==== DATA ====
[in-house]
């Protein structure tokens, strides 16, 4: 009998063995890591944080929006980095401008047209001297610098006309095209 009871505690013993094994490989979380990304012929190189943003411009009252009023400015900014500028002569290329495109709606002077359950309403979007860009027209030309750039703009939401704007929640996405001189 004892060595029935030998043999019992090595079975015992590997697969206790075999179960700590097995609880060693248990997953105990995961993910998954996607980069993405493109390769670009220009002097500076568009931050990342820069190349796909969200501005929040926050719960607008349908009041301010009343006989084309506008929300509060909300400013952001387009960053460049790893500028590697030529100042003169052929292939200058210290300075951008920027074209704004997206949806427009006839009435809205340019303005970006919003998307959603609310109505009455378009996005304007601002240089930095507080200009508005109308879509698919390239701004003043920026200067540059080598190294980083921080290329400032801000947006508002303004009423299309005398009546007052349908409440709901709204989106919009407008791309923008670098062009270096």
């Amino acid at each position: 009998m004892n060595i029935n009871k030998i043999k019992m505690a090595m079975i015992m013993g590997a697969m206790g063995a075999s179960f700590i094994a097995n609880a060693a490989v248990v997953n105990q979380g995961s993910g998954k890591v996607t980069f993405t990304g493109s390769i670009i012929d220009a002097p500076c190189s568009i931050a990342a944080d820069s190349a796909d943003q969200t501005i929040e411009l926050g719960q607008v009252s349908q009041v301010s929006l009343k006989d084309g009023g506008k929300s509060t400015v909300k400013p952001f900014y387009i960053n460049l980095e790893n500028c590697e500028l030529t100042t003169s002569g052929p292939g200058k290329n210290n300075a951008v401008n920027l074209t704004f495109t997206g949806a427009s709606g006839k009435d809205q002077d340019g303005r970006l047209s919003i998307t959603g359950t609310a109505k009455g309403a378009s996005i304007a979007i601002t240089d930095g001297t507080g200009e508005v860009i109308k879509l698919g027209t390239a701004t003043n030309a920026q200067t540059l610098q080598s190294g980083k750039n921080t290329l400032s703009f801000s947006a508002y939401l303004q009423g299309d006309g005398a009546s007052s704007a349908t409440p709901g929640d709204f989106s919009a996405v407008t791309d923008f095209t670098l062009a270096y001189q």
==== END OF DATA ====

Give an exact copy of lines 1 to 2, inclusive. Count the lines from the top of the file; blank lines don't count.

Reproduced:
[in-house]
């Protein structure tokens, strides 16, 4: 009998063995890591944080929006980095401008047209001297610098006309095209 009871505690013993094994490989979380990304012929190189943003411009009252009023400015900014500028002569290329495109709606002077359950309403979007860009027209030309750039703009939401704007929640996405001189 004892060595029935030998043999019992090595079975015992590997697969206790075999179960700590097995609880060693248990997953105990995961993910998954996607980069993405493109390769670009220009002097500076568009931050990342820069190349796909969200501005929040926050719960607008349908009041301010009343006989084309506008929300509060909300400013952001387009960053460049790893500028590697030529100042003169052929292939200058210290300075951008920027074209704004997206949806427009006839009435809205340019303005970006919003998307959603609310109505009455378009996005304007601002240089930095507080200009508005109308879509698919390239701004003043920026200067540059080598190294980083921080290329400032801000947006508002303004009423299309005398009546007052349908409440709901709204989106919009407008791309923008670098062009270096």